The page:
Business for Inclusive Growth (B4IG) coalition will launch at the G7 summit this weekend, warning inequalities around the world are economically-damaging
More than 30 global companies boasting combined revenues in excess of $1tr have thrown their weight behind a drive to tackle inequality, support inclusive economic growth, and promote workplace diversity as part of a new initiative launching at this weekend's G7 Summit in France.
The Business for Inclusive Growth (B4IG) coalition, which is spearheaded by Danone chairman and CEO Emmanuel Faber, will officially launch this evening as leaders of the world's biggest economies come together for talks in the French coastal town of Biarritz.
Members of the coalition, which include BNP Paribas, IKEA, Unilever, and Goldman Sachs, have signed a pledge to take concrete actions to ensure that the benefits of economic growth are more widely shared.
They plan to focus on a number of issues also targeted in the UN Sustainable Development Goals (SDGs), including persistent inequalities of opportunity, reducing regional disparities and combating gender discrimination.
The three-year programme aims to boost opportunities for disadvantaged and under-represented groups through retraining and upskilling, in addition to promoting diversity on company boards and tackling inequalities throughout supply chains, said the OECD, which is managing the initiative.
The 34 firms in the coalition, which also include Virgin, JP Morgan, L'Oreal, and AXA, have also pledged to step up business action to advance human rights, build more inclusive workplaces, and "strengthen inclusion in their internal and external business ecosystems".
Ahead of the summit, the B4IG pledge will first be presented to French President Emanuel Macron during a meeting with business and civil society leaders at the Élysée Palace in Paris, the OECD said.
"Growing inequality is one of the biggest social challenges in the world today, perpetuating poverty, undermining social cohesion and trust," said OECD Secretary-General Angel Gurría. "Sustainable economic growth means inclusive economic growth. It means giving every individual the opportunity to fulfil her or his potential, the chance not only to contribute to a nation's growth but to benefit from it, regardless of their background or origins."
Companies in the B4IG will work closely with governments and a number of public-private projects are expected to emerge from the programme, with the OECD contributing policy analysis, research, and expertise, Gurría explained.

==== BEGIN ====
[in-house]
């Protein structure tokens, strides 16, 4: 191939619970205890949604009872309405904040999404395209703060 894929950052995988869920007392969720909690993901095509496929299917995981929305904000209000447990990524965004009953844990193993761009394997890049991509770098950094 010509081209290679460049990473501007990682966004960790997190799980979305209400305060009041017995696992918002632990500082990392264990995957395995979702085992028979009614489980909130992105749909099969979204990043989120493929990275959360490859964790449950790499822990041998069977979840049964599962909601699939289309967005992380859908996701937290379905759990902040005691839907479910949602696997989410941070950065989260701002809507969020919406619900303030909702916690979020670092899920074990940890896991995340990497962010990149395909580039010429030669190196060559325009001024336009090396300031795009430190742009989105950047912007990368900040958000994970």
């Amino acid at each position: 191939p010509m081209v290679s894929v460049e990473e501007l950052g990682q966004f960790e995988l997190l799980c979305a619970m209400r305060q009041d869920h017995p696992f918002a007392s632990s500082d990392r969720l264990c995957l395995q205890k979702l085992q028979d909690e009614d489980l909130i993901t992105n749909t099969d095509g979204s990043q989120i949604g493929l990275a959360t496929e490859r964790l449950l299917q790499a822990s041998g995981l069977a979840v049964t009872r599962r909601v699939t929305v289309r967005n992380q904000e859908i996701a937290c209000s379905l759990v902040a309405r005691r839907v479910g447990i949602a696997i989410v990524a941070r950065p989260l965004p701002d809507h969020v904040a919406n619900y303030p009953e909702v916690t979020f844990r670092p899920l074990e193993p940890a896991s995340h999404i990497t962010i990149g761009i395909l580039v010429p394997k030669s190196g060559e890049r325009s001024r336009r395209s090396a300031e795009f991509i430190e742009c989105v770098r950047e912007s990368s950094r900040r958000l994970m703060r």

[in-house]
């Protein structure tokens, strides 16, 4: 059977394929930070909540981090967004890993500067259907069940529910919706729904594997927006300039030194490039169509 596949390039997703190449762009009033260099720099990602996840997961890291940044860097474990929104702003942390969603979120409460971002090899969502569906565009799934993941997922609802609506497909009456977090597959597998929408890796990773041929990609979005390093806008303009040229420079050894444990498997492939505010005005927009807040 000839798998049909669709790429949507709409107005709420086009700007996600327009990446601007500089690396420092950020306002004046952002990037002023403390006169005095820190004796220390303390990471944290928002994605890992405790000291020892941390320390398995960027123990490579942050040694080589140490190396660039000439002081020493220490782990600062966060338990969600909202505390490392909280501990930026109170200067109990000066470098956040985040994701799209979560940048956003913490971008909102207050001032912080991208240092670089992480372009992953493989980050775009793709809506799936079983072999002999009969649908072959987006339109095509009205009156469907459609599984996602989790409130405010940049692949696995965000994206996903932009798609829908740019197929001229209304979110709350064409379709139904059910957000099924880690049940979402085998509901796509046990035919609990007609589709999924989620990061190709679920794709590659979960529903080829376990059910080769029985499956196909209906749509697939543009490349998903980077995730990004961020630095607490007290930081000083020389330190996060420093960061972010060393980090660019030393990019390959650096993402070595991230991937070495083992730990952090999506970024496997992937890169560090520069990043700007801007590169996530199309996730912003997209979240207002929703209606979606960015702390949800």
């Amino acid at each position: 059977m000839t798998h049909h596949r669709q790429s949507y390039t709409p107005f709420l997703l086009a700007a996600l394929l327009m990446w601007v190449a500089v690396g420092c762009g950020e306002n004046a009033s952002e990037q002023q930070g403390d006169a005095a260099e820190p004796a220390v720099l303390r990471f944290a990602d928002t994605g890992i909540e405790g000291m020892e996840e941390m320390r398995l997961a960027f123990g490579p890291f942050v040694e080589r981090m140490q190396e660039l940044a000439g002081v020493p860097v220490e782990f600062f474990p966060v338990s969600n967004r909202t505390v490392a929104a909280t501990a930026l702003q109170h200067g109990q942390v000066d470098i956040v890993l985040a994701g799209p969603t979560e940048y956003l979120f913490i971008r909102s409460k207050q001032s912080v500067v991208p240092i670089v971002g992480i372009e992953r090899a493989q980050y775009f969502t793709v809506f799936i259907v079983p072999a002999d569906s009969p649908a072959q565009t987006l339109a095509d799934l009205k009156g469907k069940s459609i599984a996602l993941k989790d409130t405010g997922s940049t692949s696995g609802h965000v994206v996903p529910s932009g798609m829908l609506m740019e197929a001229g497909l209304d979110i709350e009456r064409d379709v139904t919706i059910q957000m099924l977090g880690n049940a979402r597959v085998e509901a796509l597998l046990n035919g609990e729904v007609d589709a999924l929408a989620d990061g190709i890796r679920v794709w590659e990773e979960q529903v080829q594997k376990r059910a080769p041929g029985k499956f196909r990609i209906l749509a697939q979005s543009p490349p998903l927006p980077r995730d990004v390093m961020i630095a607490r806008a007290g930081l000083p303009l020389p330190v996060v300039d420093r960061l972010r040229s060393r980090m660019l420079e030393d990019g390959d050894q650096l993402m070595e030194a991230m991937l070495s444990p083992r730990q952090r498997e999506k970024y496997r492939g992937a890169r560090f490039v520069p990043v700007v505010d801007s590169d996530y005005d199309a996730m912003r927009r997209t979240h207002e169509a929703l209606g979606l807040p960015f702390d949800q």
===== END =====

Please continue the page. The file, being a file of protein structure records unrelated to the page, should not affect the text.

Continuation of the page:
The OECD plans to publish an evaluation of B4IG projects after the programme finishes in three years' time, alongside guidance for promoting inclusive growth through joint public-private action for measuring business performance, it said.
Faber, who is leading the initiative as CEO and founder of Danone, said inequalities were "economically-damaging", and warned that the market economy "ill not last without more inclusiveness".
"It's not a matter of ideology, it is a hard realism that calls us to a collective and inclusive action, for both governments and companies," he said. "With B4IG, our aim is to build a constructive dialogue to advance social inclusion, pilot and scale innovative, inclusive micro-economic business models, and thereby contribute to inform macroeconomic policies."
It came as the We Mean Business Coalition, a group of major companies taking collective action on climate change, also wrote to G7 leaders ahead of the summit to stress the economic necessity and opportunities from achieving net zero greenhouse gas emissions by 2050.
Transitioning to a net zero emission world within the next 30 years could create $26tr in economic benefits and 65 million jobs by 2030, the letter states, and G7 leaders should therefore reaffirm their commitment to climate action by strengthening their pledges under the Paris Agreement.
Delivering ambitious climate action goals on a pathway to net zero by 2050 will unlock finance and provide businesses with certainty to invest in the green economy, the Coalition said.
"Building a prosperous, zero-carbon economy by 2050 requires a transformation of unprecedented pace and scale," the letter states. "This transition is achievable, but only when decisive business leadership is complemented by ambitious government policies, each positively reinforcing each other."
Plus all the top green business news from around the world
Influential agency urged by almost 70 leaders across business, finance, civil society, policy and research to give 1.5C scenario a more prominent focus in upcoming special report.
How does 'absolute zero' differ from 'net zero', and does it matter?
The pandemic has exposed the fragility of UK food supply chains, and decisions made now could either increase or reduce future risk, argues WWF UK CEO Tanya Steele